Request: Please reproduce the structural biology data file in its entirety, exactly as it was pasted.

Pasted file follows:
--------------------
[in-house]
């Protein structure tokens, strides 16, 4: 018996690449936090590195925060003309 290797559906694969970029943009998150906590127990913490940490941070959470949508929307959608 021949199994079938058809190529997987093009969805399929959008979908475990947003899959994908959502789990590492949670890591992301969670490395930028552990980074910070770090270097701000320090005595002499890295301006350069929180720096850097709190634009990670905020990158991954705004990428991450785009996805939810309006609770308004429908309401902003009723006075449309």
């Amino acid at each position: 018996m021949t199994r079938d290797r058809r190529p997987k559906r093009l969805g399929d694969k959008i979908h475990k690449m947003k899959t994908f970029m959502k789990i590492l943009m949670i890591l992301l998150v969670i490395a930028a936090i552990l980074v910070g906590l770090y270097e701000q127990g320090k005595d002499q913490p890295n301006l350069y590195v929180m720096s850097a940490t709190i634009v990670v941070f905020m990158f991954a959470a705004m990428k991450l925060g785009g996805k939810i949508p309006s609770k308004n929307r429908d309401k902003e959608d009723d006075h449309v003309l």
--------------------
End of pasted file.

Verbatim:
[in-house]
């Protein structure tokens, strides 16, 4: 018996690449936090590195925060003309 290797559906694969970029943009998150906590127990913490940490941070959470949508929307959608 021949199994079938058809190529997987093009969805399929959008979908475990947003899959994908959502789990590492949670890591992301969670490395930028552990980074910070770090270097701000320090005595002499890295301006350069929180720096850097709190634009990670905020990158991954705004990428991450785009996805939810309006609770308004429908309401902003009723006075449309």
């Amino acid at each position: 018996m021949t199994r079938d290797r058809r190529p997987k559906r093009l969805g399929d694969k959008i979908h475990k690449m947003k899959t994908f970029m959502k789990i590492l943009m949670i890591l992301l998150v969670i490395a930028a936090i552990l980074v910070g906590l770090y270097e701000q127990g320090k005595d002499q913490p890295n301006l350069y590195v929180m720096s850097a940490t709190i634009v990670v941070f905020m990158f991954a959470a705004m990428k991450l925060g785009g996805k939810i949508p309006s609770k308004n929307r429908d309401k902003e959608d009723d006075h449309v003309l």